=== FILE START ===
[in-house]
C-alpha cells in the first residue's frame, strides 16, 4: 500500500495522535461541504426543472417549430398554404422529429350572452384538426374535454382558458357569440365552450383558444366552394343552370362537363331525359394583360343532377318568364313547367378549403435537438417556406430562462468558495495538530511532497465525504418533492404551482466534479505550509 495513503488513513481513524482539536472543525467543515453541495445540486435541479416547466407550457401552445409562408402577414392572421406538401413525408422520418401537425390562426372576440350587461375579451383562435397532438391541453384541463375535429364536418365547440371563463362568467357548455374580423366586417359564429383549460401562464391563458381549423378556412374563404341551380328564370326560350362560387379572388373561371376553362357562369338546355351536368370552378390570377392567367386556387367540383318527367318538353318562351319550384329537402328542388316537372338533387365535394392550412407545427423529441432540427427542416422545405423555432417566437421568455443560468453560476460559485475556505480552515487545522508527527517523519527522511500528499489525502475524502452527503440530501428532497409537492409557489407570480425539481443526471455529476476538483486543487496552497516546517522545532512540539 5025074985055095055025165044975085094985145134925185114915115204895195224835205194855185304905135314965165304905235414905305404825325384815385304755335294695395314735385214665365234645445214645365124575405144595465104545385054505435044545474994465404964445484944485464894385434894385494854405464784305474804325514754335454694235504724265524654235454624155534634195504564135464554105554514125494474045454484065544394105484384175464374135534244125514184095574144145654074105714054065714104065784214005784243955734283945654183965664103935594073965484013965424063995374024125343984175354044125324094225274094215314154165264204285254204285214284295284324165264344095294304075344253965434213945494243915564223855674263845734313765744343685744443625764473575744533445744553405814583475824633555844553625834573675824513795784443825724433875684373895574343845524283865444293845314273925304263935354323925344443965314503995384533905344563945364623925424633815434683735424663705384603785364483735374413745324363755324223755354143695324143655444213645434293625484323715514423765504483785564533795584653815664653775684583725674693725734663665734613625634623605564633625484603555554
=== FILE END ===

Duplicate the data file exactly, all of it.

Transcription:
[in-house]
C-alpha cells in the first residue's frame, strides 16, 4: 500500500495522535461541504426543472417549430398554404422529429350572452384538426374535454382558458357569440365552450383558444366552394343552370362537363331525359394583360343532377318568364313547367378549403435537438417556406430562462468558495495538530511532497465525504418533492404551482466534479505550509 495513503488513513481513524482539536472543525467543515453541495445540486435541479416547466407550457401552445409562408402577414392572421406538401413525408422520418401537425390562426372576440350587461375579451383562435397532438391541453384541463375535429364536418365547440371563463362568467357548455374580423366586417359564429383549460401562464391563458381549423378556412374563404341551380328564370326560350362560387379572388373561371376553362357562369338546355351536368370552378390570377392567367386556387367540383318527367318538353318562351319550384329537402328542388316537372338533387365535394392550412407545427423529441432540427427542416422545405423555432417566437421568455443560468453560476460559485475556505480552515487545522508527527517523519527522511500528499489525502475524502452527503440530501428532497409537492409557489407570480425539481443526471455529476476538483486543487496552497516546517522545532512540539 5025074985055095055025165044975085094985145134925185114915115204895195224835205194855185304905135314965165304905235414905305404825325384815385304755335294695395314735385214665365234645445214645365124575405144595465104545385054505435044545474994465404964445484944485464894385434894385494854405464784305474804325514754335454694235504724265524654235454624155534634195504564135464554105554514125494474045454484065544394105484384175464374135534244125514184095574144145654074105714054065714104065784214005784243955734283945654183965664103935594073965484013965424063995374024125343984175354044125324094225274094215314154165264204285254204285214284295284324165264344095294304075344253965434213945494243915564223855674263845734313765744343685744443625764473575744533445744553405814583475824633555844553625834573675824513795784443825724433875684373895574343845524283865444293845314273925304263935354323925344443965314503995384533905344563945364623925424633815434683735424663705384603785364483735374413745324363755324223755354143695324143655444213645434293625484323715514423765504483785564533795584653815664653775684583725674693725734663665734613625634623605564633625484603555554